Whilst cruising the net for five rhythms dance clubs, a work colleague discovered one of the teachers was a member of the PADO. This turns out to be the name of the Professional Association of De-clutterers & Organisers. Whether or not this turns out to be a real or a pseudo organisation, is by the by, but it says much about our contemporary values. That we have the spare money (even in these hard times) to employ someone to 'be Mother' and tidy up after us. I shake my head in disbelief that people need to seek professional advice on how to clear out cupboards, rearrange their drawers and colour coordinate their bookshelves. It seems sad that they don't feel confident to do it for themselves, or heavens, find their own style and way of organising a room. The predominant style is for clean lines and unobstructed colour planes of walls and floors. All our homes have to look like photos from Elle Deco, where every sign of habitation has been expunged, As if human life has either been 'species cleansed' or decimated in some apocalyptic plague. Perhaps bodies would just make you realise how inhumane these modernist pig pens are to live in. Why do we should spend inordinate amounts of time conforming our aesthetic sensibilities to a prescribed design and colour scheme? This seems a complete waste of money and creativity, if your front room ends up looking like everyone else's, completely devoid of life and character. Homes should say something about the personalities of those that inhabit them. Individual interests, preferences, tastes, habits and eccentricities should be celebrated, not designed out of existence. Does this mean that peoples personalities, like their homes have also been neutered?
All this comes more vividly to mind as David and I continue to prepare for our move. Two weeks and counting. We've sort of gone through the preliminary purge phase, which is easy, as the more obvious dodos are spotted, then ditched or recycled. I think, at least for myself, there is another de-cluttering phase when a deeper questioning goes on. It sounds more like a conscience, asking 'Why does this have to stay ? What purpose does this serve? Is it need, ego or sentiment that's making me keep this?' There is a sense when I chuck things out at this stage,of not only being liberated from the weight of my possessions, but from how they designate the boundaries of my identity. I want to be free from them telling me who I am, whilst at the same time needing them to define a specific sense of myself. Even the chucking out can perform this function, I am the sort of person who throws away things I'm fond of on principle! I can well understand why monastics from a broad range of traditions, reject, to varying degrees, personal possessions. Firstly, because it does simplify life considerable, and second, the removal of material possessions means we stop this acquisitive compulsion to define who we are from what we buy or own. It also enables us to begin sensing 'who we are' from 'how we are' with our fellow beings. Possessions keep us Self focused, removing them keeps us Other focused. It could still be argued that even this Other focus, remains another form of externalised self-definition. But it would appear, at least, to hold the seeds of self-transcendence. Other people can't be owned and possessed in quite the same way, they talk back, wont be controlled, are contrary, are not like us, and simply wont play the game. In our relationships with others we have to go beyond our selfish needs to some extent, or die a frustrated ,isolated and angrily embittered person.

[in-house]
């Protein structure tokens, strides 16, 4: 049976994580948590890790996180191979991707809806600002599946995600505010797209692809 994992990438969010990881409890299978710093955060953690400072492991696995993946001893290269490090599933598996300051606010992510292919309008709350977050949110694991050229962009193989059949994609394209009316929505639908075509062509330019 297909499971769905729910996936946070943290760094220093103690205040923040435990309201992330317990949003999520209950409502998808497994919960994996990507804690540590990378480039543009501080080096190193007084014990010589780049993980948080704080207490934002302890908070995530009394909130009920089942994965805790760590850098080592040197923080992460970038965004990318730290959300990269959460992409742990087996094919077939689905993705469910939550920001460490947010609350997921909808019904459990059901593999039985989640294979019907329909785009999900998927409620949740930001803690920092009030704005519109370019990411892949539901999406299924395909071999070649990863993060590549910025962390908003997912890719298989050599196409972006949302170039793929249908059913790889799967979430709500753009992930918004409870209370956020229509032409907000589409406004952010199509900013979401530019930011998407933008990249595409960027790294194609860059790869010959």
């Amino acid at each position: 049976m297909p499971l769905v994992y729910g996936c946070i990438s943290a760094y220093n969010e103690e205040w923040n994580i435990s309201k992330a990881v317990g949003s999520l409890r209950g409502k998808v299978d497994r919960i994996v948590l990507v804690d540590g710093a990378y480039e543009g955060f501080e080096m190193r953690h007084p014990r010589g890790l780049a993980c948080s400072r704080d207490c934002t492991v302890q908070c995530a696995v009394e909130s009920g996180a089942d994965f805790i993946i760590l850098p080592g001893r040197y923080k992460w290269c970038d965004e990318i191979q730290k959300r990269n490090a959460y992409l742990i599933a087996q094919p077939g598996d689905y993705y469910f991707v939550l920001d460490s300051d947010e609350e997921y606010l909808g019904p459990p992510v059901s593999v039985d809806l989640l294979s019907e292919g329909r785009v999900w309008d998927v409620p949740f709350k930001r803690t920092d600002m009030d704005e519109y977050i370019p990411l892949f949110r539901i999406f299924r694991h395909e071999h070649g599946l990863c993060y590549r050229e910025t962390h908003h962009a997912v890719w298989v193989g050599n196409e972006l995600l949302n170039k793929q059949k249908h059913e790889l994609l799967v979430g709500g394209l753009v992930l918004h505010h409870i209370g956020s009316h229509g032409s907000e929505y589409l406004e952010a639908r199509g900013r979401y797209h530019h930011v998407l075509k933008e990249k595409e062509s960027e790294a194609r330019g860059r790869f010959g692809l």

A Swiss archetypal psychologist at a seminar I attended many years ago, once said that the disease a society most fears, reflects the predominant ethos or problem of that society. The disease of choice might change from one era or decade to another. In one era it might be Cholera, another Tuberculosis, Cancer, Aids. If this is the case then today, though its not a disease as such, more a predicament, it might be obesity. This is over consumption taken to its furthest extreme, becoming an addictive compulsion, beyond all possible limits or control. Eating as obssession. Obesity affects not only the quality of the life lived, but also threatens its quantity. Its declared repeatedly in the news - control obesity or it will be the death of you. Pretty much the same message as that of climate change.
Another official body I came across recently was the ESA, which stands for the European Snack Alliance. Basically, this is just junk food producers that make Pringles, Walkers and Pot Noodle, getting together to fight health legislation, by upping the nutritional emphasis on their snacks. Ignore the high levels of fat, sugar, salt or additives folks, just look at the extensive list of trace vitamins. This could indicate that, similar to climate change, in the face of commercial pressures, there really is no hope. David joked recently that the governments motto should really be LET THEM GET FAT, because as folk become more obese the less able they are to have effective sexual intercourse. This might solve both the population problem, the burdensome cost to the health service, and over consumption, all within the space of a 'Dough Baby' Generation. Hmm, its a tempting idea!